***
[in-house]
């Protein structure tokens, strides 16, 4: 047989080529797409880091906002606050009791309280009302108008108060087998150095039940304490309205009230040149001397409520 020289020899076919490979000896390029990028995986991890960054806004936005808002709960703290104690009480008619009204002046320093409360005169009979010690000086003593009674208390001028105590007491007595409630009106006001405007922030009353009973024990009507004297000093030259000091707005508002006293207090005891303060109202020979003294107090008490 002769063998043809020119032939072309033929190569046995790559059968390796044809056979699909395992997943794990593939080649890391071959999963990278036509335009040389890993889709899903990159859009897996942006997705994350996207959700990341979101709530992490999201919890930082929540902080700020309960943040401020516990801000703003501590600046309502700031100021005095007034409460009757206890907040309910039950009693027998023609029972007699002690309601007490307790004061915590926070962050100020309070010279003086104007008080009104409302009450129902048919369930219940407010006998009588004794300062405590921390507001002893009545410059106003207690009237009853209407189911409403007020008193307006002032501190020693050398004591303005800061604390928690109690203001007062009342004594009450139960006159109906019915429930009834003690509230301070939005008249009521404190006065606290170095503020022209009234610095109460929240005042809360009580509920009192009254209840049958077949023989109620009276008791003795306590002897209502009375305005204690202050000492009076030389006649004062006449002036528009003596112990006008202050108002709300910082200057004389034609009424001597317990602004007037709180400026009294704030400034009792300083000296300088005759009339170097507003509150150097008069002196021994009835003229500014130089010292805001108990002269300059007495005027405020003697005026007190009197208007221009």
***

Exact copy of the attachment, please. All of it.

[in-house]
């Protein structure tokens, strides 16, 4: 047989080529797409880091906002606050009791309280009302108008108060087998150095039940304490309205009230040149001397409520 020289020899076919490979000896390029990028995986991890960054806004936005808002709960703290104690009480008619009204002046320093409360005169009979010690000086003593009674208390001028105590007491007595409630009106006001405007922030009353009973024990009507004297000093030259000091707005508002006293207090005891303060109202020979003294107090008490 002769063998043809020119032939072309033929190569046995790559059968390796044809056979699909395992997943794990593939080649890391071959999963990278036509335009040389890993889709899903990159859009897996942006997705994350996207959700990341979101709530992490999201919890930082929540902080700020309960943040401020516990801000703003501590600046309502700031100021005095007034409460009757206890907040309910039950009693027998023609029972007699002690309601007490307790004061915590926070962050100020309070010279003086104007008080009104409302009450129902048919369930219940407010006998009588004794300062405590921390507001002893009545410059106003207690009237009853209407189911409403007020008193307006002032501190020693050398004591303005800061604390928690109690203001007062009342004594009450139960006159109906019915429930009834003690509230301070939005008249009521404190006065606290170095503020022209009234610095109460929240005042809360009580509920009192009254209840049958077949023989109620009276008791003795306590002897209502009375305005204690202050000492009076030389006649004062006449002036528009003596112990006008202050108002709300910082200057004389034609009424001597317990602004007037709180400026009294704030400034009792300083000296300088005759009339170097507003509150150097008069002196021994009835003229500014130089010292805001108990002269300059007495005027405020003697005026007190009197208007221009």